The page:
The very next song, “Sharp Practice,” which I would have to consider my favorite on the album, is immediately upbeat. One of the most positive things to me about the song is that the lyrics reflect exactly what is going on with the music. There seems to almost be a symbiotic relationship between Green and his band mates. The first time he sings, “You get what you pay for, we can’t sell our god damn souls anymore,” it feels like a release valve is opened, causing the band to break into a passionate frenzy of layers and melody. The verses are bright and punchy with weaving guitar layers and a sense of urgency that eventually drops back into the groove of the chorus, proving that the dynamics of the first track were not an anomaly, but instead the promise of what was to come from the rest of Violent Waves
The next track, “Suitcase,” is a bit of a detour back to On Letting Go’s
vibe. The song has the melancholy guitar and vocal vibe mixed with the up-tempo percussion that originally compelled me to become a fan of Circa Survive in the first place. “Lottery” couldn’t start any differently. Primal drums tumble along with choppy, distorted guitar riffs that most metal bands can’t even fully pull off, and then I realize that the downtrodden feel of “Suitcase” was just a precursor for the upbeat nature of “Lottery.” Instead of drastically changing the dynamics within each song, Circa is now transitioning the feel that they established with the first two songs of the album across multiple songs, building and tearing down song by song.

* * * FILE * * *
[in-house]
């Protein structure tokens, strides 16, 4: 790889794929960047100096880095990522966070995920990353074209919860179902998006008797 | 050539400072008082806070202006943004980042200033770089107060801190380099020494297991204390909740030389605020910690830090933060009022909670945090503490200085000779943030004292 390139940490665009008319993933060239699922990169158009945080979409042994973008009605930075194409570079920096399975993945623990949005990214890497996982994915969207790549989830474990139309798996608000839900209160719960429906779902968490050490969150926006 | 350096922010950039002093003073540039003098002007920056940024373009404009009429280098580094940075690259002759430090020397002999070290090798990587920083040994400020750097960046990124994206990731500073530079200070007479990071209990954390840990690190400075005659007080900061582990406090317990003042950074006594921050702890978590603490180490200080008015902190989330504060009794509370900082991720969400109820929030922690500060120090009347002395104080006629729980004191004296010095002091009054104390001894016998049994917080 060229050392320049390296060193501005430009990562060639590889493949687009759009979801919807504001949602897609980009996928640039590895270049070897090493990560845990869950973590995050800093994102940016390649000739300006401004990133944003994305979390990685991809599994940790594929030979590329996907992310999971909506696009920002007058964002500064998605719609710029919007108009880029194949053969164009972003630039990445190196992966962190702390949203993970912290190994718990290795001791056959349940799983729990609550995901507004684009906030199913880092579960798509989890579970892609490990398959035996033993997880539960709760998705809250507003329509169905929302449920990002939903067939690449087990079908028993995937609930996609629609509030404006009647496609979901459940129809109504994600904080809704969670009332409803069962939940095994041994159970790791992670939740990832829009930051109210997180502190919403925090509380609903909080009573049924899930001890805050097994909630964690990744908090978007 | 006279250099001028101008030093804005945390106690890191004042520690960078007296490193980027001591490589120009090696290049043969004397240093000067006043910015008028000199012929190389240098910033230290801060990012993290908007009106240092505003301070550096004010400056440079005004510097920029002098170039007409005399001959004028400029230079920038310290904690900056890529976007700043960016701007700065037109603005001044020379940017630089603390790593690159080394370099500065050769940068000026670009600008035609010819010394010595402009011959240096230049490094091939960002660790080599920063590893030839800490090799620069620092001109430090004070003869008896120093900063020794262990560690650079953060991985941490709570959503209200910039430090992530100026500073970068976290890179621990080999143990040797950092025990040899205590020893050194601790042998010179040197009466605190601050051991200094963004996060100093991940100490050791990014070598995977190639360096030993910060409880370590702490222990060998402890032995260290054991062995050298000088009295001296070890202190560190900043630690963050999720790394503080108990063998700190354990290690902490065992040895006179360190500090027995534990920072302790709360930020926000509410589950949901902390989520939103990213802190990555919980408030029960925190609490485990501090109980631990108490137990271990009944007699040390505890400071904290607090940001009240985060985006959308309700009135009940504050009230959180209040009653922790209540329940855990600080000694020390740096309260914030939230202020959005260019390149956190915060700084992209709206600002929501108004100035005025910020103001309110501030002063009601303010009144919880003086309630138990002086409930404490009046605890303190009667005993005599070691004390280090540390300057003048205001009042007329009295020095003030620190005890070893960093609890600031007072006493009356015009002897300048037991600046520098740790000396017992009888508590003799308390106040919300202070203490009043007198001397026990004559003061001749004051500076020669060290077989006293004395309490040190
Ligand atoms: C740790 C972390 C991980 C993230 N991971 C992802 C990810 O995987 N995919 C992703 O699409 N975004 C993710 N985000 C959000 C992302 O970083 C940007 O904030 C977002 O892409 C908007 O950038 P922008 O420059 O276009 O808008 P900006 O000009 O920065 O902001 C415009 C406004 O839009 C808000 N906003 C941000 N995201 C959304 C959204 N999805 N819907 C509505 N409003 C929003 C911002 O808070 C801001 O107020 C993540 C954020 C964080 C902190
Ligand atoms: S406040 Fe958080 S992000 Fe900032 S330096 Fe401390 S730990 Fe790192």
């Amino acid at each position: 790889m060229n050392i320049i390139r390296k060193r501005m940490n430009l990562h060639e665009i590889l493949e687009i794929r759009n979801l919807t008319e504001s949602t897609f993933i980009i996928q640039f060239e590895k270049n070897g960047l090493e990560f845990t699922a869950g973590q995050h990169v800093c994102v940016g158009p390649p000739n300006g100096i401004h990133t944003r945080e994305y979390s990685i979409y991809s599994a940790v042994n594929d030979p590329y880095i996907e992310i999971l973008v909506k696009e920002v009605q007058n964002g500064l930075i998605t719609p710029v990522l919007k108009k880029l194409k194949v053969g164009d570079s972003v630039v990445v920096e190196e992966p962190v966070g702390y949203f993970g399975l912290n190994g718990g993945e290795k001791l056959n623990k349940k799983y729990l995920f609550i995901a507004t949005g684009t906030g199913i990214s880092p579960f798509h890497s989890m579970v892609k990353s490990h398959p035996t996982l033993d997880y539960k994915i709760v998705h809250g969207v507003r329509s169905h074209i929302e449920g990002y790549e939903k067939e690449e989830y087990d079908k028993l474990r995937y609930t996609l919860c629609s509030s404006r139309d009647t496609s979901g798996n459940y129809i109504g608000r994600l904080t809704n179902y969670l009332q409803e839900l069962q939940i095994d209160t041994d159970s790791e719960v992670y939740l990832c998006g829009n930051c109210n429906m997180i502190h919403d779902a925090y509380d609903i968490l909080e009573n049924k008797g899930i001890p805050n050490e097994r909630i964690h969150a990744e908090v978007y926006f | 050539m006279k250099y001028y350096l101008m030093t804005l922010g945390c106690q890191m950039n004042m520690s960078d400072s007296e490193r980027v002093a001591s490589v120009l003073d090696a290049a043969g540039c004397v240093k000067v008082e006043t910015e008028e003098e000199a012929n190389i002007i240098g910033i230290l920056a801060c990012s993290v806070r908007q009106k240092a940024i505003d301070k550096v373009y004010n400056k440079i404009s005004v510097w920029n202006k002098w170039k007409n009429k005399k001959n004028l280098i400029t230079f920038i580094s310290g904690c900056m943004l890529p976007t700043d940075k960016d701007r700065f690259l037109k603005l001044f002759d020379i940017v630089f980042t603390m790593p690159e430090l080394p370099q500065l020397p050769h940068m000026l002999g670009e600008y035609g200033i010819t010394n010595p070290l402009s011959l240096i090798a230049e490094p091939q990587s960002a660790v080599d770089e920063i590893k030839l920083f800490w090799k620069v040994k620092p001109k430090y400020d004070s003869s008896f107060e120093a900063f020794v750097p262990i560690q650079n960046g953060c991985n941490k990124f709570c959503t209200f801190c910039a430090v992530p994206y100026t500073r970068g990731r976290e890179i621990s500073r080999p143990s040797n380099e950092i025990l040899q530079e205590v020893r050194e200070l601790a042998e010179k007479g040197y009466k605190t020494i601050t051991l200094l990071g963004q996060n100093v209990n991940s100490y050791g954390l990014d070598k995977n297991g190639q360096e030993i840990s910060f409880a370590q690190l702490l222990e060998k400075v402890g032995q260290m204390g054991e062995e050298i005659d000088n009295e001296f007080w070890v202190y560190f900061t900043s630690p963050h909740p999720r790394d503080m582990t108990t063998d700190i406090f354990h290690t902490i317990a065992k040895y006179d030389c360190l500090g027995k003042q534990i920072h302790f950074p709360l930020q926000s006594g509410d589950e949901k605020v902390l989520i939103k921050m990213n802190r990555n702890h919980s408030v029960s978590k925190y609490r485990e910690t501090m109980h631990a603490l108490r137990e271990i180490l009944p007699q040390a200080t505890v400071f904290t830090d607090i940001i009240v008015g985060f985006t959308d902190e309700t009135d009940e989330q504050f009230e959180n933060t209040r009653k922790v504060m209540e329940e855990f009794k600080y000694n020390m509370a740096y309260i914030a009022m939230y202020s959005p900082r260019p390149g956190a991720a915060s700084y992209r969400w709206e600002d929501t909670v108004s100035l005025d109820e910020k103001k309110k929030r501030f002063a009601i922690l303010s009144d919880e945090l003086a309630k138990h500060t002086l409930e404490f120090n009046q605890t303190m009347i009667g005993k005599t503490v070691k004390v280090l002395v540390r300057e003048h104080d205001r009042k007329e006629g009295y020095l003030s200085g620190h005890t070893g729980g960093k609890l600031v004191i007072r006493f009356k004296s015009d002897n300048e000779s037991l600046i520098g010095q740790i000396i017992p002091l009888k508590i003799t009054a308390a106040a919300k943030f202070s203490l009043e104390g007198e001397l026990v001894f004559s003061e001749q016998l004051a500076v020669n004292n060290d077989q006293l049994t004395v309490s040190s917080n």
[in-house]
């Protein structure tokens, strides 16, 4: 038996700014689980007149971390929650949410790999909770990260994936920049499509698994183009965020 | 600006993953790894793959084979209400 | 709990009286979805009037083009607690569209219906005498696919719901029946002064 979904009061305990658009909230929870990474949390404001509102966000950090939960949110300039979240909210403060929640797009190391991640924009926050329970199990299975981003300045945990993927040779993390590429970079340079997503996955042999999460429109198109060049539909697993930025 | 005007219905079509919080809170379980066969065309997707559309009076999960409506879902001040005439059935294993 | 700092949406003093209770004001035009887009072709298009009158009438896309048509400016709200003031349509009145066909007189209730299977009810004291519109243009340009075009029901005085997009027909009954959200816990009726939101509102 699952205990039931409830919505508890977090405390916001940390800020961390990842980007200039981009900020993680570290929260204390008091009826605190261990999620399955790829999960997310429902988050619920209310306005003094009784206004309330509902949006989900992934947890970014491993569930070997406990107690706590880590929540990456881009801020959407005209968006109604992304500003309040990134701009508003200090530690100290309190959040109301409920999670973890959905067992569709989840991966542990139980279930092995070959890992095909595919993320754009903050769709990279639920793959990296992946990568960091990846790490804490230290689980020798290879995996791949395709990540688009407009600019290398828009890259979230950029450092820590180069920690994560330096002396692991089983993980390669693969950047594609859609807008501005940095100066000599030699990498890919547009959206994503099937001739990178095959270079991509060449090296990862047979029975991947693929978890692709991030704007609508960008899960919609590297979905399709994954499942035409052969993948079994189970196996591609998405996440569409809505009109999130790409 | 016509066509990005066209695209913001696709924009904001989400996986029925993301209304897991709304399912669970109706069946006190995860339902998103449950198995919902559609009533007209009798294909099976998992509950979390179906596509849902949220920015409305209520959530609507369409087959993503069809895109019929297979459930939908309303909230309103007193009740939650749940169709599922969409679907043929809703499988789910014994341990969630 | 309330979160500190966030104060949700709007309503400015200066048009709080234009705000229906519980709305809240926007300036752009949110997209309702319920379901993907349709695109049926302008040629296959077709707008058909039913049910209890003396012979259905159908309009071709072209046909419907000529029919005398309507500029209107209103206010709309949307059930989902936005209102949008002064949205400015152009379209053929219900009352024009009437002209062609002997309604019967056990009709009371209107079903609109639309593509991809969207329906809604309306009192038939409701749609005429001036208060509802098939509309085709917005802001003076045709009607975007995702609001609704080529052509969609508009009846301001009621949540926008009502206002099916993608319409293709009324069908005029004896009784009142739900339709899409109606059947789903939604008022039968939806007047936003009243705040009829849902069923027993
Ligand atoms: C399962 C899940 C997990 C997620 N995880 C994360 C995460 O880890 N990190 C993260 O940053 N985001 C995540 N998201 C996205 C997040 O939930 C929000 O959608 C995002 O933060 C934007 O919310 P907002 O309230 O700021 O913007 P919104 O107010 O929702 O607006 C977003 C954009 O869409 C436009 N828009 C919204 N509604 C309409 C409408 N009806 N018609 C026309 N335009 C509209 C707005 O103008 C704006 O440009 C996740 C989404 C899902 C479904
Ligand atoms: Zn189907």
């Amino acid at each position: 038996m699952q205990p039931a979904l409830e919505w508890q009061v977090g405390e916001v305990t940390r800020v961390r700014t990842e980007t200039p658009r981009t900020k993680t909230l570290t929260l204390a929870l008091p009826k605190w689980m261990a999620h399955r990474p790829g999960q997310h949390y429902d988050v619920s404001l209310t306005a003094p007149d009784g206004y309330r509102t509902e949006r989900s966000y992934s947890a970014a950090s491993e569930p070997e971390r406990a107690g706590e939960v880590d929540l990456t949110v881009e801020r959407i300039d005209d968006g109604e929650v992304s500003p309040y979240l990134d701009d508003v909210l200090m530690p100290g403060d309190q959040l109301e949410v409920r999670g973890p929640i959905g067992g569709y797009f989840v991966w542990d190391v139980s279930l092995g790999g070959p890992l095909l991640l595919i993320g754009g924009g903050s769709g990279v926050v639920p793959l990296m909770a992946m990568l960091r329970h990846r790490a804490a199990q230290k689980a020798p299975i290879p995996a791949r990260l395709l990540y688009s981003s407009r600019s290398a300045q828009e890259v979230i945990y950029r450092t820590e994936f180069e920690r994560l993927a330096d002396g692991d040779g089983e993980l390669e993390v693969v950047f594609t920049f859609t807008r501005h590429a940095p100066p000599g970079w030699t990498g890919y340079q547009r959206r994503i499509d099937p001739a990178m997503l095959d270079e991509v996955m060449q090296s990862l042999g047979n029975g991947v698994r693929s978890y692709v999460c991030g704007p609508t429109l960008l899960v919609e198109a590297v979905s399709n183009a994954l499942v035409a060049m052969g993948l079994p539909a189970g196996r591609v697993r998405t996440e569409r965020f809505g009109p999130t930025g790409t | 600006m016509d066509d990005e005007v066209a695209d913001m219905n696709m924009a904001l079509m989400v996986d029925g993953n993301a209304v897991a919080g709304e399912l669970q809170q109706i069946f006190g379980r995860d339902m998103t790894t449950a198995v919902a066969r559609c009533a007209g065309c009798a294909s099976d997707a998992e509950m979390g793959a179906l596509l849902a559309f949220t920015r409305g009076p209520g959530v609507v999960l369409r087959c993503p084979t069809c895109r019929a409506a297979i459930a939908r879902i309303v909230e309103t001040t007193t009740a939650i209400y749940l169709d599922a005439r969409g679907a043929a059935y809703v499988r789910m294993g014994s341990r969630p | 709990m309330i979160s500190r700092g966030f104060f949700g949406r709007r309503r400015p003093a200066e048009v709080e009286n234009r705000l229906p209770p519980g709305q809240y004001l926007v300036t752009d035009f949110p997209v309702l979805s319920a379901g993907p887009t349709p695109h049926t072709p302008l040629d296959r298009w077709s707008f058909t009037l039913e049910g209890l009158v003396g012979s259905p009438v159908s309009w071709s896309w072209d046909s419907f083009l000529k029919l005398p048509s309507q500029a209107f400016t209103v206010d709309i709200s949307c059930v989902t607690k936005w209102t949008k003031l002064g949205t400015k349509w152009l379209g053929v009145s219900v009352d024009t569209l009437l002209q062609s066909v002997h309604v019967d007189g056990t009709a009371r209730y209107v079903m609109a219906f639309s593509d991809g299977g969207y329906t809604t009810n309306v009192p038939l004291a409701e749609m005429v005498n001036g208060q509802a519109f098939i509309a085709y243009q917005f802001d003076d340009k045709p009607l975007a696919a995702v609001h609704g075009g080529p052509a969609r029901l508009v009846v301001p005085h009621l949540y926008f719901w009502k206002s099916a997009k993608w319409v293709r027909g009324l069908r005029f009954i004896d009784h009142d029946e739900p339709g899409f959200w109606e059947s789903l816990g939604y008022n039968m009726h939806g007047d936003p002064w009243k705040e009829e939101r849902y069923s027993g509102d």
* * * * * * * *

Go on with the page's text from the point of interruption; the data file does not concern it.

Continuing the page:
continues in this fashion either constantly building one song up and down or transitioning from song to song until “Think of Me When They Sound.” The song is mellow and feels eerily like the end of a trip when you’re winding down and lying in your bed reflecting on the craziness that was the night or day before, which falls right into “Brother Song,” a track that has a different feel than the rest of the album. It’s not upbeat, it’s not noisy, it has a sense of groove, but it’s ridged in its progression. Instead of the drums, Green’s vocals seem to provide the swing, and the guitars are tame compared to those on the rest of the album.
“Bird Song” quickly takes you out of the post-trip vibe and returns to the upbeat, effects-driven psych rock that has been a common theme on the album. This track can almost certainly be considered the first part of a two-part song as the end of “Bird Song” flows right into the beginning of “Blood from a Stone.” Both of these songs play like an example of what has been accomplished on this album, which is an exercise in progressive experimentation.
The last song on Violent Waves
, “I’ll Find a Way,” has to be my second favorite on the album. Another 7-minute epic, but this time closing the album instead of opening it (coincidence?), the song takes you on a journey through the many themes of the album building, deconstructing, groovy, trippy, heavy, progressive, and experimental all in one, ending with what feels like an homage to one of my favorite Black Sabbath songs, “Planet Caravan.”
Violent Waves is an album that stands out amongst an already stand-out discography. It’s the first album Circa Survive has released without a record label, and to me, allowing the band total creative control paid big dividends. If you are a fan of passionate, meaningful lyrics and experimental psych rock music progressions, then you definitely should give this album a spin.